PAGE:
Maandag 26 november, 20h00
• Aula Minderbroedersberg 4-6
• Free entrance
• Prof. Frank Furedi, Professor of Sociology, University of Kent
We live in a society that is very tolerant. It is one of the virtues of the developed nations that always come up. But where tolerance was once about opening the mind to competing beliefs and ideas and exchange views , it has moved into meanings of nonjudgmentalism, even indifference. Frank Furedi will argue that in our enthusiasm for tolerance, we have actually become a deeply intolerant culture.
Outwardly, we live in an era that appears more open-minded and tolerant than in any time in human history. The very term "intolerant" invokes moral condemnation. We are constantly reminded to understand the importance of respecting different cultures and diversities.
Frank Furedi argues that despite the apparent democratisation of public life, society is dominated by a culture that not only tolerates but often encourages intolerance. Often the intolerance is directed at people who refuse to accept the conventional wisdom and who are stigmatised as "deniers". Frequently intolerance comes into its own in clashes over cultural values and lifestyles. People are condemned for the food they eat, how they parent, and for wearing religious symbols in public.
This lecture teases out the motives and drivers of contemporary intolerance, and argues that the willingness to make judgements and to tolerate dissent is the essential precondition for freedom and moral independence.
Frank Furedi (born 1947, in Budapest, Hungary) is a respected UK-based sociologist, author and media commentator. He professor of sociology at the University of Kent. He is well known for his work on sociology of fear, therapy culture, paranoid parenting and sociology of knowledge. He is, according to research, the most widely cited sociologist in the UK press.
He wrote many books: Culture of Fear: Risk Taking and the Morality of Low Expectation (1997); Paranoid Parenting: Abandon Your Anxieties and Be a Good Parent(2001); The Politics of Fear. Beyond Left and Right (2005); Invitation to Terror: The Expanding Empire of the Unknown (2007); Wasted: Why Education Isn't Educating (2009); On Tolerance: The Life Style Wars: A Defence of Moral Independence (2011)
For a secular godless age, there is one virtue we promulgate about ourselves at almost all opportunities: tolerance. Tolerance has become something of a founding mythology for western developed nations: our tolerance is regarded as a mark of our superiority over many less tolerant, less developed nations around the world.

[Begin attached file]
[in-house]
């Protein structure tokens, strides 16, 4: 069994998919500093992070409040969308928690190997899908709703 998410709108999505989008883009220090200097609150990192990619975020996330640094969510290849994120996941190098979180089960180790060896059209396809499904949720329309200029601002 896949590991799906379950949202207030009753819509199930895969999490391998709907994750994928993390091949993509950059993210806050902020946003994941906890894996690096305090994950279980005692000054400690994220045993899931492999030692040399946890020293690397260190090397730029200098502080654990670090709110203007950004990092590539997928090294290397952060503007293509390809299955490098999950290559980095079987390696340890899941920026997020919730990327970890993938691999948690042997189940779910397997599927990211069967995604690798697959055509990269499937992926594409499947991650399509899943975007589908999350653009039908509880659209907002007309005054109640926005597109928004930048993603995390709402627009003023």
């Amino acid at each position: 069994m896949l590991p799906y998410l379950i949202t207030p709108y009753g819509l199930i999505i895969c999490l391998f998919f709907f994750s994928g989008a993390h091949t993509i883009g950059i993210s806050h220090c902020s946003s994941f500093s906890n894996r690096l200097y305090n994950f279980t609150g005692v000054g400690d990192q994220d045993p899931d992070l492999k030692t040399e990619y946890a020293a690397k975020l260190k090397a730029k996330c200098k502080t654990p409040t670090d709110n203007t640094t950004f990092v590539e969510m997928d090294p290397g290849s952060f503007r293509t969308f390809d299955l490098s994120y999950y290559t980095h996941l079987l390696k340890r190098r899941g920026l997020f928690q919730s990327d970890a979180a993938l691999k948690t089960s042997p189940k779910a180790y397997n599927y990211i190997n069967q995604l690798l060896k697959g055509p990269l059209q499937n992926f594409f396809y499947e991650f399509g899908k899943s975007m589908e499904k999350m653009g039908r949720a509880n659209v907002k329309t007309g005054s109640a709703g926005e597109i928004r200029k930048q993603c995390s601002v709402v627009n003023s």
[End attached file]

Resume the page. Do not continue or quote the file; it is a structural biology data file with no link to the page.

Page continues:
Our tolerance is evidence of the concept of historical progress. Our ancestors may have ripped each other apart over small theological differences, they may have persecuted those with different sexual preferences or ethnic identity, but in this enlightened age, we tolerate diversity.
Frank Furedi argues that the problem is that tolerance has been hijacked and bankrupted. Tolerance has become a form of "polite etiquette".
Where once it was about the tolerance of individuals and their opinions, it has now been "redeployed to deal with group conflicts". Once it was about opening the mind to competing beliefs, now it is about one that affirms different groups. Along this slippery path, much of the original importance of tolerance has been distorted or lost.
Tolerance has moved into meanings of nonjudgmentalism, acceptance. It has frequently slipped into a vague indifference – "you do what you like" type attitude to the people you live amongst.
What has been lost is JS Mill's understanding that tolerance is crucial to freedom. That tolerance is about putting up with views and opinions you may deeply disagree with; tolerance does not require abdicating judgement, only the firm belief that it is in the cut and thrust of debate that there is the best chance of truth.
Frank Furedi says that in our enthusiasm for tolerance, we have actually become a deeply intolerant culture. We pass legislation to police hate speech, campaigners launch tirades of abuse on climate change deniers, New Atheists lambast religious believers. On all fronts, Furedi sees examples of a new intolerance.
This is not the intolerance of witchcraft trials or the inquisition, but in our smug complacency, we overlook today's manifestations of enforcing conformity and managing behaviour.
Furedi has no time for the paternalistic nudge theories of Cass Sunstein, which he argues provide evidence of how the Anglo-American cultural elites have little respect for the moral capacity and autonomy of normal people. Yet again, elites are trying to control other people's lives: in the past they did it on religious grounds, now it's legitimised by "research" from behavioural economics, neuroscience and evolutionary psychology. The result is that the liberal idea of "protecting the private sphere" is under serious cultural and political pressure.
[From The Guardian, 5 Sept 2011]
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Prof. Frank Furedi, Professor of Sociology, University of Kent